Costuming for Cosplaying: DIY or Buy It?

Posted by Wooly Dragon on

Winter is halfway over and we still have time to think ahead & plan for the coming warm weather.

Next up for many people are fairs & conventions like Sci-Fi, Steampunk, CosPlay, Renaissance and/or combinations of all. We really don’t need much of an excuse to dress up.

If you are into costuming, you will find you have basically 3 ways to get your costume.

First, buy it ready made online or in a costume shop. The quality can vary from decent to disposable and you may also run into others with the same costume. On the other hand, it can also be the quickest & most inexpensive way to get suited up.

This is a good choice if you are just getting into these events. Don’t expect much longevity nor authenticity, though. Remember, they didn’t simply step into their clothes & zip them up the back in those good olde days.

The second method is to have someone make you a costume. The quality is usually pretty good and you’ll be dealing with someone accustomed to working with specialty fabrics, who knows what will hold up to the hazards of merrymaking and can often advise you as to which colors & styles work best for you. This choice will be more expensive than the first, but when you figure in the longevity you will get out of a custom made costume, you will find if affordable. And, pretty much, a one of a kind.

Plan to spend some time with your costumer in person (or online) selecting your materials, patterns, colors & trims. Some will use your own material to make your costume. Be sure to get a firm price on the finished product, along with a timeline for completion and what guarantees they have for returns if the costume is not as expected. This isn't much of a problem if you deal with your costumer in person. Be aware that you will be paying for this person's time & expertise; it will not be cheap!

The third choice is to make it yourself. This can be your best or your worst choice. If you are experienced with apparel sewing with a lot of different fabrics you will be in sewer’s heaven choosing fabrics, trims & patterns to suit you. If you have not sewn very much or just with cottons and perhaps knits, you will have a learning curve built in that might take away a some of the joy. Specialty fabrics for these types of costumes can be slippery and/or difficult to work with. If you have never sewn before, you can stibllmake your own costume; just start out simply and look for beginner patterns. Who knows? You may discover  a new hobby/obsession. DIY'ing your costume means never running into someone with the same outfit.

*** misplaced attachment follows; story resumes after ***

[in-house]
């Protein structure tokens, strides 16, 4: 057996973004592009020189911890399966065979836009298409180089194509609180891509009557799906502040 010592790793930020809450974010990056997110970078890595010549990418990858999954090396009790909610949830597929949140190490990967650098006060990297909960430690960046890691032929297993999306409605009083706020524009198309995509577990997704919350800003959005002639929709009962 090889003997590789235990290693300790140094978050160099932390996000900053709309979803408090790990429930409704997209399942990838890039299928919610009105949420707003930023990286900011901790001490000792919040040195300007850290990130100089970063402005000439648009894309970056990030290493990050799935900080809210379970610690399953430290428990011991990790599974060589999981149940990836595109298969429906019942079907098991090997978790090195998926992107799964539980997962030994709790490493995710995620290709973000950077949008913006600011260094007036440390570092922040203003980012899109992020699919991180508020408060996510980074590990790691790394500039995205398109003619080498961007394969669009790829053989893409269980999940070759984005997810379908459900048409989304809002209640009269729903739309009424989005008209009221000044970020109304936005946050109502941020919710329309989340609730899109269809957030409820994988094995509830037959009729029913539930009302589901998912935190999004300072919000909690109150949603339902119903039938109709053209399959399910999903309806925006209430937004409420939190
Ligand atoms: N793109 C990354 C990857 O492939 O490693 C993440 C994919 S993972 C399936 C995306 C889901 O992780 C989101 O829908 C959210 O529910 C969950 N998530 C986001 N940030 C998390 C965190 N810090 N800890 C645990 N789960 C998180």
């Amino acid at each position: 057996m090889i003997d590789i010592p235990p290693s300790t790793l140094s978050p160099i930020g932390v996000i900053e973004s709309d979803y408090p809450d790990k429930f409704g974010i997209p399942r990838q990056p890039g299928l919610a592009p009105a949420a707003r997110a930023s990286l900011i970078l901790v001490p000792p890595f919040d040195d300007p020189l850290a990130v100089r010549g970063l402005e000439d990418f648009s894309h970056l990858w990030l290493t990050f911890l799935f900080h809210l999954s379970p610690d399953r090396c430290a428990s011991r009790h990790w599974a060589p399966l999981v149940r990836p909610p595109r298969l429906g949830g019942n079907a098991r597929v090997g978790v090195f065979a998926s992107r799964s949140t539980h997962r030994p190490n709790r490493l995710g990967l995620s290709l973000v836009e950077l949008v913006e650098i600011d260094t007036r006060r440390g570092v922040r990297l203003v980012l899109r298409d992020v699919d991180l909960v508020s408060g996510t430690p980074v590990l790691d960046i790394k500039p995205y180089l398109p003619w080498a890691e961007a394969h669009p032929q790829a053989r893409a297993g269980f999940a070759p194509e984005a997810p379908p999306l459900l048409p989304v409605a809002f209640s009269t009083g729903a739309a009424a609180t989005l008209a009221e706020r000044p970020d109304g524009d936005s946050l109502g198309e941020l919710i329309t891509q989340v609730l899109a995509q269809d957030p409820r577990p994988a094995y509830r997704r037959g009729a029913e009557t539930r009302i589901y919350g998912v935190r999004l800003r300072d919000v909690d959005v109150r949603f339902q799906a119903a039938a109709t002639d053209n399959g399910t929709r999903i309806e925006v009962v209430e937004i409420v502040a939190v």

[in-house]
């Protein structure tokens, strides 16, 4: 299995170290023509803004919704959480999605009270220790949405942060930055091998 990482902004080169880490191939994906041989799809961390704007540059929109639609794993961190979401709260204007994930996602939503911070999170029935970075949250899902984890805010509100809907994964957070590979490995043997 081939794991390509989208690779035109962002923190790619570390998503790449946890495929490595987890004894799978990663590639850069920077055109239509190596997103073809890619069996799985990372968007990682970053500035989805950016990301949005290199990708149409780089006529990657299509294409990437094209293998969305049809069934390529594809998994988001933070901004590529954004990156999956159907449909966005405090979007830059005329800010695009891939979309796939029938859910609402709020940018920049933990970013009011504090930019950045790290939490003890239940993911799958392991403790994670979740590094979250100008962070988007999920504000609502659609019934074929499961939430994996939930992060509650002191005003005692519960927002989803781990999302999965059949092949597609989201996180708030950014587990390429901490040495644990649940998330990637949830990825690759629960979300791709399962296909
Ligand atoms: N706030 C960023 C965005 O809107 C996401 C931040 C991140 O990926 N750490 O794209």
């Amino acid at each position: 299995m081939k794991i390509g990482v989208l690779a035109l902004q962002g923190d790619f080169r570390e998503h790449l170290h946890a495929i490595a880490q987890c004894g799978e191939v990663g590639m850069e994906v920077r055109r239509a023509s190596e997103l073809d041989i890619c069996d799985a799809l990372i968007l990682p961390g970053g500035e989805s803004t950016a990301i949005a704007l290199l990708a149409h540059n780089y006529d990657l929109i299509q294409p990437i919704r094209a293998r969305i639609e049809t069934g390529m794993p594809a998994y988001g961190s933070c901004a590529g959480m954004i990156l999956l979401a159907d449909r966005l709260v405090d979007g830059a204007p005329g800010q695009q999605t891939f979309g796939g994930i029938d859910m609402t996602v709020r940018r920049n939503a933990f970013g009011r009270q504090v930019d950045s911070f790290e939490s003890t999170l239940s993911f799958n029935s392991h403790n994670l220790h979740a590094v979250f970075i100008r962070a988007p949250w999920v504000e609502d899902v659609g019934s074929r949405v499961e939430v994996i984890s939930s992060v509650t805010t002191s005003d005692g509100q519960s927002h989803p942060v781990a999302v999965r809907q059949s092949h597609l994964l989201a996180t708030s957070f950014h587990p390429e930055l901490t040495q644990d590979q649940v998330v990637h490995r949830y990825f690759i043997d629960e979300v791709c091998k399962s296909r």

A full medieval, renaissance, steampunk costume can get very expensive. However, many of these costumes are made up of individual pieces and can be made over time with leftover fabric saved for coordinating bags, belts, and trims.

The under dress is a basic piece in most costumes. Think of it as a full length nightgown with long sleeves, falling to the floor, and a neckline that is gathered so it can be worn showing or opened up & hidden by the bodice or corset. These are worn next to your skin, so choose washable fabrics with a soft hand, good visual appeal & a color that can be worn combined with many fabrics. You don’t want a bright or patterned fabric; think ecru, linen, or just plain white. You want your pieces to coordinate.

A full under dress as shown in Simplicity’s pattern 2573 can use up to 5 yards of fabric.

You could also make an under blouse & separate under skirt as in Simplicity #9966.

You may want to make several under skirts in different colors as you go along to change the look of your outfit.

Medieval, renaissance and some more recent costuming eras use fuller under and over skirts.

Steampunk and some more recent eras use narrow under and over skirts.

Then there are overdresses that flow down over your under dress & can be made of fabulous material and trims that rock, or at least are too over the wall to wear with your t-shirt.

Making costumes is lots of fun and wearing them is even more fun.

Share this post

← Older Post Newer Post →